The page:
Electric guitar in stereo? How should I record it?

Usually it’s kind of hard to capture a single electric guitar sound with a reasonable stereo width. Of course you can always double track it or stack multiple takes on top of each other during mixing, but it’s an entirely different beast. And a different sound as well. So how do you tackle recording stereo electric guitar? We are going to look into it now.

Recording the electric – in stereo

Stereo amplifiers: The most obvious way to capture stereo guitar is to use a stereo sound source. The problem with that is, there are only a handful of stereo guitar amps. But if you have one, just mic the two speakers. Then make sure you’ve set up a different tone for each channels, and hit record. You can make it even more stereo with using a stereo guitar, like a Gibson ES-345 or the likes, with the two pickups wired to two separate outputs. Guitars built with both magnetic and piezo pickups also work in this situation. You can even use a single, mono electric guitar and plug it into a stereo effect, like a wide reverb or some modulation (chorus, flanger or phaser), before sending it into the stereo amp.

getting a stereophonic electric guitar soundTwo separate amplifiers: It’s probably the most used technique. All you need to do is use a device that creates two routes for the signal, to go into the two amps from your single guitar. While a Y-cable can be used, it’s not ideal. But a pedal like the BOSS LS-2 works perfectly for this. Then you just have to set the amps to two distinctly different sounds and put a microphone in front of each. Ideally equidistantly, so you don’t have to fight phase problems during mixing. Nudging tracks can get tedious.

Single amplifier with stereo microphone techniques: It might be the hardest way to get a passable stereo electric sound, but it’s probably the most fun, too. If you are not quite sure what you’re aiming for, it’s tough to achieve an audible width. But if you are, you’ll be awarded with a nice, natural sound.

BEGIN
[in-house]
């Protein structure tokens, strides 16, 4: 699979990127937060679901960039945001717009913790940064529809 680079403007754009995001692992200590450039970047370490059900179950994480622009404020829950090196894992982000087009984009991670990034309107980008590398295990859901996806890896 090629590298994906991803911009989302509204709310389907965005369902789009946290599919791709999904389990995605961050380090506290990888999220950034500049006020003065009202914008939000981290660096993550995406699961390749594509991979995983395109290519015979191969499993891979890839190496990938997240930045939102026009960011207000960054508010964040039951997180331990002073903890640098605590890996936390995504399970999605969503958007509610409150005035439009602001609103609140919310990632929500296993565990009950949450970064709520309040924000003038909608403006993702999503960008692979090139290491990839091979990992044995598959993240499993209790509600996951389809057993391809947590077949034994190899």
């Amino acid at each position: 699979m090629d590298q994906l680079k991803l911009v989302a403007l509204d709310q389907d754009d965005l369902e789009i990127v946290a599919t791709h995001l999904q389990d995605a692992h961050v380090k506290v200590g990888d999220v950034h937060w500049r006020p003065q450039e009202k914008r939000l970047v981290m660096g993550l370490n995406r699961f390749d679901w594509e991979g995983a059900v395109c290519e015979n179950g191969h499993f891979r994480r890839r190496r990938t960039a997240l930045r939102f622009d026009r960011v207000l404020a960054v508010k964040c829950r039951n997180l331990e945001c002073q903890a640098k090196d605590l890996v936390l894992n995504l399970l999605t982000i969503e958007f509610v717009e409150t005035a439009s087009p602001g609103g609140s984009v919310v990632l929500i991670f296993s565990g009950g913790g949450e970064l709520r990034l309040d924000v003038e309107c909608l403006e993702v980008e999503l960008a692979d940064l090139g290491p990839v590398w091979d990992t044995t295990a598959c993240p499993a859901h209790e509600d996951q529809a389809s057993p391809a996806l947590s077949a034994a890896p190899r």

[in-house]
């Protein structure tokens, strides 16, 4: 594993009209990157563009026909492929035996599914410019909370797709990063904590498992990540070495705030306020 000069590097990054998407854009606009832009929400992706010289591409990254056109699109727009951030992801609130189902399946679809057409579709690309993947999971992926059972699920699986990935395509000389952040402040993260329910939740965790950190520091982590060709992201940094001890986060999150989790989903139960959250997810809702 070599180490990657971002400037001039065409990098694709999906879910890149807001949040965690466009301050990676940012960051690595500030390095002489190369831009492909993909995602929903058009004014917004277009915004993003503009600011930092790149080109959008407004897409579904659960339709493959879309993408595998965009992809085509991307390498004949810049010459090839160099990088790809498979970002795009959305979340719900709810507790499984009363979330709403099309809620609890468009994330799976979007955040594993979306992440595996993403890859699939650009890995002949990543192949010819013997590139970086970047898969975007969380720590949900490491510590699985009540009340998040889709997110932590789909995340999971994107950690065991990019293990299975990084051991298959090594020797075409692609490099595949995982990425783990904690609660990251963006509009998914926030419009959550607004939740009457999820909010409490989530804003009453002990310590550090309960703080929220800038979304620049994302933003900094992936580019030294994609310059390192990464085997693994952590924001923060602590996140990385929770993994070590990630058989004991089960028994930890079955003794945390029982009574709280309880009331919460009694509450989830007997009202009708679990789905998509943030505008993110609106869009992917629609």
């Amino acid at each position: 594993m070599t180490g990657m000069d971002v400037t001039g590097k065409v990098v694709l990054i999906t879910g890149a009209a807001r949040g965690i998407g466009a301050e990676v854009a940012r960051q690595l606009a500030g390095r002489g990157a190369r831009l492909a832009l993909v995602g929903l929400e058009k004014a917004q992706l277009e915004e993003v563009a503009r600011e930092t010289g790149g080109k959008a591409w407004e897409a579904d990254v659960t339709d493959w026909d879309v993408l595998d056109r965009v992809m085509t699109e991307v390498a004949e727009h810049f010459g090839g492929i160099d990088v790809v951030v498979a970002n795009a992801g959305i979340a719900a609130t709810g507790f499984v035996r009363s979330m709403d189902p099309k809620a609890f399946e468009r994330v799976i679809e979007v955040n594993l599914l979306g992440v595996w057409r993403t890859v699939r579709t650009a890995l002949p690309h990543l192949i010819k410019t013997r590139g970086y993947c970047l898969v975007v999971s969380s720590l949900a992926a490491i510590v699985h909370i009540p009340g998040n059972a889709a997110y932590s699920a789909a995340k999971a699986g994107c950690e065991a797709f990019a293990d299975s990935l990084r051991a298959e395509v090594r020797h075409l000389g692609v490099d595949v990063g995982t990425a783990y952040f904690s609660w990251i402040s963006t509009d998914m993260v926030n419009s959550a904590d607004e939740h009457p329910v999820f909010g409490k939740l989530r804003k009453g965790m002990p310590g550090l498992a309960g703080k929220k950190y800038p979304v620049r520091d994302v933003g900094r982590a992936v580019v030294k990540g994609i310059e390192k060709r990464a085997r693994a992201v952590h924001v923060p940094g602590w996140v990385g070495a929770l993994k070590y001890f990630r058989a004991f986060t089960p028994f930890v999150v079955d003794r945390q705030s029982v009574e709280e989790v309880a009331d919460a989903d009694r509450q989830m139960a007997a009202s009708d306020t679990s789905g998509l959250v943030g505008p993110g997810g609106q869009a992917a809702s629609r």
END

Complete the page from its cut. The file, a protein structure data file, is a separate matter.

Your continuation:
You can use a mic in front of the amp and one behind it. You’ll probably have to flip polarity on one of the tracks once during the process, so they are in phase, especially if it’s an open back cabinet. You might still need to nudge tracks later on. One at the front and one at the side can work well, too.

Horizontally you won’t get much difference between two front mics on a single cab, but you can always place them vertically. XY works quite good this way, since one of the mics will pick up a different reflected sound (floor) and a bit more bottom end.

The joy of two microphones

Also, you can always play around with two mics around the amp, testing them live using headphones, to make sure you get two distinctly different sounds from each sides. Using two different mics (for example dynamic with condenser) will further emphasize the differences.

Comments (2)

  • Paul Stefanowicz


    I have used two amps, each with two close mics – one straight, one off axis; I followed this with a mid-side pair about two metres from the amps.

    It was an absolute blast and brought great results on multiple songs. The M-S pair really added to the equation.

    Of course, I needed to flip some phase switches and nudge some tracks etc. but it was well worth the extra work.

    • Roland Czili

      Sounds like a well thought out solution. Did you add a lot of the M-S pair, or just to smoothen it out?

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